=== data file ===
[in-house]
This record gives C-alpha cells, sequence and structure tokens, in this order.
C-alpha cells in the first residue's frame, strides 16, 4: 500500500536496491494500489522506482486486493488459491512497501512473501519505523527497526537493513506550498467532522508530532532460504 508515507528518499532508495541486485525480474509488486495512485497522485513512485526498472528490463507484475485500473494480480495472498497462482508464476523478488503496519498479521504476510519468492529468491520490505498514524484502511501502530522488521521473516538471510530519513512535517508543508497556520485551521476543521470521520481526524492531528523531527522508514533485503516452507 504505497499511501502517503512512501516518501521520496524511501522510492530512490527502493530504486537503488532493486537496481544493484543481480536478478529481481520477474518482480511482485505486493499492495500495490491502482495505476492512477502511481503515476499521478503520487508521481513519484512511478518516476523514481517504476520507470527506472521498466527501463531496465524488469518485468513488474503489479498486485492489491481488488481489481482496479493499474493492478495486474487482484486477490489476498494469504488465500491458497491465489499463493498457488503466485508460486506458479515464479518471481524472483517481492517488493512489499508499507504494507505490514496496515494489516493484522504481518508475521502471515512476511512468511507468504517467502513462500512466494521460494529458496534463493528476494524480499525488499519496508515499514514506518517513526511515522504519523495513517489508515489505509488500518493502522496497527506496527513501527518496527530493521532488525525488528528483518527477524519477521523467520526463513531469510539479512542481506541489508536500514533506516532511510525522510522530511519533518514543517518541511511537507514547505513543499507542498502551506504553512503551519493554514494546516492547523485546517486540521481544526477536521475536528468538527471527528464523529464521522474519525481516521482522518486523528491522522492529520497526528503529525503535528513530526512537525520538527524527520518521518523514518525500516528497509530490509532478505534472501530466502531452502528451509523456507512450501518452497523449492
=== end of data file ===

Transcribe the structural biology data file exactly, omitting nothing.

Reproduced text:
[in-house]
This record gives C-alpha cells, sequence and structure tokens, in this order.
C-alpha cells in the first residue's frame, strides 16, 4: 500500500536496491494500489522506482486486493488459491512497501512473501519505523527497526537493513506550498467532522508530532532460504 508515507528518499532508495541486485525480474509488486495512485497522485513512485526498472528490463507484475485500473494480480495472498497462482508464476523478488503496519498479521504476510519468492529468491520490505498514524484502511501502530522488521521473516538471510530519513512535517508543508497556520485551521476543521470521520481526524492531528523531527522508514533485503516452507 504505497499511501502517503512512501516518501521520496524511501522510492530512490527502493530504486537503488532493486537496481544493484543481480536478478529481481520477474518482480511482485505486493499492495500495490491502482495505476492512477502511481503515476499521478503520487508521481513519484512511478518516476523514481517504476520507470527506472521498466527501463531496465524488469518485468513488474503489479498486485492489491481488488481489481482496479493499474493492478495486474487482484486477490489476498494469504488465500491458497491465489499463493498457488503466485508460486506458479515464479518471481524472483517481492517488493512489499508499507504494507505490514496496515494489516493484522504481518508475521502471515512476511512468511507468504517467502513462500512466494521460494529458496534463493528476494524480499525488499519496508515499514514506518517513526511515522504519523495513517489508515489505509488500518493502522496497527506496527513501527518496527530493521532488525525488528528483518527477524519477521523467520526463513531469510539479512542481506541489508536500514533506516532511510525522510522530511519533518514543517518541511511537507514547505513543499507542498502551506504553512503551519493554514494546516492547523485546517486540521481544526477536521475536528468538527471527528464523529464521522474519525481516521482522518486523528491522522492529520497526528503529525503535528513530526512537525520538527524527520518521518523514518525500516528497509530490509532478505534472501530466502531452502528451509523456507512450501518452497523449492